Sri Lanka wants South Asia trade integration as soft-peg trigger import controls
ECONOMYNEXT – Sri Lanka wants greater trade liberalization and trust among South Asian economies to accelerate development and reduce poverty, a top central banker said, after slapping trade restrictions which has hit Indian vehicle exports and gold trading.
High import protection, partly imposed to make up for policy errors of soft-pegged central banks in the region as well as political rivalries between India and Pakistan in particular, has put a break on regional trade.
"South Asia is the least integrated region in the world," Central Bank Governor Indrajit Coomaraswamy said at the South Asian Economic Students Meet 2019 organised by undergraduates at the Colombo University Economics Department.
"When there is trust among people, countries do well. Trust promotes trade, and trade promotes trust.
"Lack of trust has greatly inhibited trade and development in the South Asian region."
Coomaraswamy said South Asian countries have greater restrictions on trade among themselves, compared to their main trading nations outside the region, quoting a World Bank report.
Trade within the region accounts for only 5 percent of total trade in South Asia, compared to 50 percent in East Asia and the Pacific, and 22 percent in Sub-Saharan Africa, Coomaraswamy said.
Restrictions on imports from the rest of South Asia are around two to nine times higher than from the rest of the world in India, Nepal, Pakistan and Sri Lanka, he said.
Coomaraswamy said even after taking into account that 50 percent of trade in the region is informal, taking place outside customs controls, South Asia is still the least integrated in the world.
His comments come after Sri Lanka slapped series of restriction, including credit, which have hit import of three wheelers and other vehicles from India.
Sri Lanka also slapped higher taxes on gold, jumping on a Mercantilist bandwagon originally triggered by the Reserve Bank of India, which slapped taxes on gold in a belief that trade and imports rather than credit and monetary instability generated balance of payments troubles.
Similar Mercantilist beliefs, which made (classical) economics retreat during the Bretton Woods era, are prevalent in Sri Lanka.
Balance of payments troubles triggered by monetary policy errors, regularly makes Sri Lanka go to the International Monetary Fund.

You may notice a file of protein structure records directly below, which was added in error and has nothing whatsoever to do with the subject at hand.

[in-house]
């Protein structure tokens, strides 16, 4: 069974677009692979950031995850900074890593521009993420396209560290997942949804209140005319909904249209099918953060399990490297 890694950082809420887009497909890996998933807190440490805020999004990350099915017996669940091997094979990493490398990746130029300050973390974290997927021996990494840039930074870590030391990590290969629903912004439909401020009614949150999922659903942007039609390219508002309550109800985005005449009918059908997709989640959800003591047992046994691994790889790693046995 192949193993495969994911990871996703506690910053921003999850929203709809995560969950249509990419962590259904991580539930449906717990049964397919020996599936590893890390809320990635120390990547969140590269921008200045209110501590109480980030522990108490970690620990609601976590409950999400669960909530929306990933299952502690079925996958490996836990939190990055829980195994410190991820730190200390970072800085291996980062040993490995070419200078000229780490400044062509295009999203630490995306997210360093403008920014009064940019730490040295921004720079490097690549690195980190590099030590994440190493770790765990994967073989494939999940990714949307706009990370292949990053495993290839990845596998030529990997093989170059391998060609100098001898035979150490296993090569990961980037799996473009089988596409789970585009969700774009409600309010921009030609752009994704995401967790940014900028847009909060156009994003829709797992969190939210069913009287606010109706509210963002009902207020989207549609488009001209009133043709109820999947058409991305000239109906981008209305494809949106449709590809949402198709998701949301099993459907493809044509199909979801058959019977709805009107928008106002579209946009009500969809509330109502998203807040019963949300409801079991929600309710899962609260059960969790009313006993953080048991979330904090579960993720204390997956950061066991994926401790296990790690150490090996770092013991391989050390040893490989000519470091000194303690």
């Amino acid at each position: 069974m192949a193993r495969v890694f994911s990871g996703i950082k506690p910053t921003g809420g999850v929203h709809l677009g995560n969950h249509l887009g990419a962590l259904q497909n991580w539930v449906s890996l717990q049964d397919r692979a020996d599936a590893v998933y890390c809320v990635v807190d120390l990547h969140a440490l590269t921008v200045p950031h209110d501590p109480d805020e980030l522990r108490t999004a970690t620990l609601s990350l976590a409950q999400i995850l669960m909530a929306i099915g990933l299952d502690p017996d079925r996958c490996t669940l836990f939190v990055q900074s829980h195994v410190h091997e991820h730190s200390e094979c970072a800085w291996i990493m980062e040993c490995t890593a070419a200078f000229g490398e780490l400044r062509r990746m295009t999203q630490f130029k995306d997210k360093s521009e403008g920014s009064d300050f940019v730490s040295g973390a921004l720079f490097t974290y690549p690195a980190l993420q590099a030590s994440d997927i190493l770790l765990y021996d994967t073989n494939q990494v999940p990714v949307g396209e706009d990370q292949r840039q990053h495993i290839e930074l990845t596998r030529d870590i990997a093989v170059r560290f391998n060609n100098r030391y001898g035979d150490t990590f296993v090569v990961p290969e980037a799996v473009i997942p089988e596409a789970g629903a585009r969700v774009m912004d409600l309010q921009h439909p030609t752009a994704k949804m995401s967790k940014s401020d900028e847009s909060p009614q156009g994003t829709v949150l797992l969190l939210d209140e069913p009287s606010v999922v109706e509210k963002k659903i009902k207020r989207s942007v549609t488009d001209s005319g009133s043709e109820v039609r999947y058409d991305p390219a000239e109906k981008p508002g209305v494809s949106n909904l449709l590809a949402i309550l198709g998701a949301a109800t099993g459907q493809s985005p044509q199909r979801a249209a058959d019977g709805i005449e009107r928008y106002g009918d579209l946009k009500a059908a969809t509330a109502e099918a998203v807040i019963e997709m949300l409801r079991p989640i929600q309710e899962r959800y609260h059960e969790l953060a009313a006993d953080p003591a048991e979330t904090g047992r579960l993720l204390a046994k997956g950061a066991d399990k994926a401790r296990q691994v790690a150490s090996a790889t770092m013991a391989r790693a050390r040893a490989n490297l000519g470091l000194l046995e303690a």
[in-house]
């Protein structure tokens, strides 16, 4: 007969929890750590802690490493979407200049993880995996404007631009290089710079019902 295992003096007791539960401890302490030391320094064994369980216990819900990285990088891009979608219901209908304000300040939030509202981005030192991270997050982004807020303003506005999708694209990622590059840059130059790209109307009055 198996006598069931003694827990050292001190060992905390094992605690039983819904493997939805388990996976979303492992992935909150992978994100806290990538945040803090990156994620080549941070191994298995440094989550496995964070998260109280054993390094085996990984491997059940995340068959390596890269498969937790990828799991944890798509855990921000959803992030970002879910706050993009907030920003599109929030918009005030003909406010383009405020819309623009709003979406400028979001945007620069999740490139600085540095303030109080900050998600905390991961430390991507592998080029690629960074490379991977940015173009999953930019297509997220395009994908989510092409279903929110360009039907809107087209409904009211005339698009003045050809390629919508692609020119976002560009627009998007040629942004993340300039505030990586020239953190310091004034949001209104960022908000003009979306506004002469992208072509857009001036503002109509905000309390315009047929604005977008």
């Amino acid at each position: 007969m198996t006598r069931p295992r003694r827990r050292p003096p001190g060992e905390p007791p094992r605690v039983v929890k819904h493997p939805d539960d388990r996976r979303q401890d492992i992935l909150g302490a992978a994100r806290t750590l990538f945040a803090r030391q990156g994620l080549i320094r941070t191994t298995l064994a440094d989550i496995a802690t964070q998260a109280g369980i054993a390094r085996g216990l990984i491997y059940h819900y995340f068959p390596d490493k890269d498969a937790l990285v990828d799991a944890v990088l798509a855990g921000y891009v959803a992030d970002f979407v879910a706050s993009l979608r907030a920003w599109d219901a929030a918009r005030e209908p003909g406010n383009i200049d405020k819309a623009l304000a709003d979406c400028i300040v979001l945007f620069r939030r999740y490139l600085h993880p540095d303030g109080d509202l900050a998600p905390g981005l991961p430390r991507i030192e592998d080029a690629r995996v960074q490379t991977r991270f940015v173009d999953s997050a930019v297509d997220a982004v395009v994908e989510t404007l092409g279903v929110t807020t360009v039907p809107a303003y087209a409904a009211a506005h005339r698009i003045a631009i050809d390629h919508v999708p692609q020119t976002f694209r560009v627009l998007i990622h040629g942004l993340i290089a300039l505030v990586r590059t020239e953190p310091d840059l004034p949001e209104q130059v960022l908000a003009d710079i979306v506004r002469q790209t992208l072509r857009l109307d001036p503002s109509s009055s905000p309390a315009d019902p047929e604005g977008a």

The IMF has made Sri Lanka promise not to impose more trade controls in a bid to cure balance of payments troubles during an ongoing three year deal, which has been suspended following a failure of the peg.
"During the program, we will not impose or intensify restrictions on the making of payments and transfers for current international transactions; introduce or modify multiple currency practices; conclude bilateral payments agreements that are inconsistent with Article VIII; or impose or intensify import restrictions for balance of payments reasons," the last agreement with the IMF said.
Sri Lanka has also tightened restrictions on exporter remittances amid monetary policy errors, which the IMF said in a capital flow meausure.
"Sri Lanka imposed in April 2016 a repatriation requirement for export proceeds, which constitutes a capital flow management measure (CFM)," the IMF noted.
The IMF was set up by the architects of the Bretton Woods system of failed soft-pegs, who wanted free trade.
But attempts to pursue independent monetary policy (printing money to lower interest rates while attempting to collect forex reserves by targeting the exchange rate) led to its collapse as well as widespread trade restrictions.
The latest trade restrictions has discredited the free trade agenda of the current administration and given ammunition for its political opponents as well as nationalists (
Sri Lanka ex-President blames free trade for rupee fall, praises Trump).
Even the US slapped trade controls during the final collapse of the peg with gold (Nixon shock).
Critics say Sri Lankans have paid a high price to maintain a soft-pegged exchange rate with monetary policy incompatible with exchange rate policy, including chronic currency depreciation, high inflation and trade controls and exchange controls.
Analysts have called for central bank reform for allow for free trade. (Sri Lanka central bank has to be restrained for free trade to succeed: Bellwether).
"The post-independent isolation of Sri Lanka involving a mania for ‘saving foreign exchange’ and ‘import substitution’ all came from the BOP troubles of the soft-peg," EN’s economics analysts Bellwether said before the latest trade controls.
"All this shows that any free trade agenda would be rolled back in the guise of ‘saving foreign exchange’ and ‘domestic production’, unless the Central Bank was reformed.
"It is the flawed soft-peg that allows Mercantilists, nationalists, and advocates of a Nazi autarky to raise their heads."